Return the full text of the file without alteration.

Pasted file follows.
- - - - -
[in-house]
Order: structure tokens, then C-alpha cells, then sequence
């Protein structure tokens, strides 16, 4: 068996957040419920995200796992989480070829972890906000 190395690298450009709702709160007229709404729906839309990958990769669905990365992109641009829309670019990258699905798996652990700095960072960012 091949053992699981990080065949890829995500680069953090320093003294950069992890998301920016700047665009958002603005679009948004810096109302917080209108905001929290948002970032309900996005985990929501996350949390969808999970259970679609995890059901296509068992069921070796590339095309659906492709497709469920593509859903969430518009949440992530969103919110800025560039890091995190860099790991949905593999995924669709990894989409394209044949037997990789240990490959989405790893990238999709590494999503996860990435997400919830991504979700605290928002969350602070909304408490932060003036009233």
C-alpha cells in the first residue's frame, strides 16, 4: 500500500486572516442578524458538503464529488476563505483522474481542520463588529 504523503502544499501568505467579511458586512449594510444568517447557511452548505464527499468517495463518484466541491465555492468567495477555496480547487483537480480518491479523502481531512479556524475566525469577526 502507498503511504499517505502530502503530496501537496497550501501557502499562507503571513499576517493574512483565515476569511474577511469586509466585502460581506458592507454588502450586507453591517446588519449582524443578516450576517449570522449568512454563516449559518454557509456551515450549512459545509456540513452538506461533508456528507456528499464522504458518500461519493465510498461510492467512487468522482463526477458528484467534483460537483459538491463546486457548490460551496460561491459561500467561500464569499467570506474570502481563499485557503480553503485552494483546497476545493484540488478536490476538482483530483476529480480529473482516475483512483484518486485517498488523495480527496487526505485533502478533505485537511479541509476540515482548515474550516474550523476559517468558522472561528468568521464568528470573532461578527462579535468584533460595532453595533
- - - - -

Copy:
[in-house]
Order: structure tokens, then C-alpha cells, then sequence
């Protein structure tokens, strides 16, 4: 068996957040419920995200796992989480070829972890906000 190395690298450009709702709160007229709404729906839309990958990769669905990365992109641009829309670019990258699905798996652990700095960072960012 091949053992699981990080065949890829995500680069953090320093003294950069992890998301920016700047665009958002603005679009948004810096109302917080209108905001929290948002970032309900996005985990929501996350949390969808999970259970679609995890059901296509068992069921070796590339095309659906492709497709469920593509859903969430518009949440992530969103919110800025560039890091995190860099790991949905593999995924669709990894989409394209044949037997990789240990490959989405790893990238999709590494999503996860990435997400919830991504979700605290928002969350602070909304408490932060003036009233």
C-alpha cells in the first residue's frame, strides 16, 4: 500500500486572516442578524458538503464529488476563505483522474481542520463588529 504523503502544499501568505467579511458586512449594510444568517447557511452548505464527499468517495463518484466541491465555492468567495477555496480547487483537480480518491479523502481531512479556524475566525469577526 502507498503511504499517505502530502503530496501537496497550501501557502499562507503571513499576517493574512483565515476569511474577511469586509466585502460581506458592507454588502450586507453591517446588519449582524443578516450576517449570522449568512454563516449559518454557509456551515450549512459545509456540513452538506461533508456528507456528499464522504458518500461519493465510498461510492467512487468522482463526477458528484467534483460537483459538491463546486457548490460551496460561491459561500467561500464569499467570506474570502481563499485557503480553503485552494483546497476545493484540488478536490476538482483530483476529480480529473482516475483512483484518486485517498488523495480527496487526505485533502478533505485537511479541509476540515482548515474550516474550523476559517468558522472561528468568521464568528470573532461578527462579535468584533460595532453595533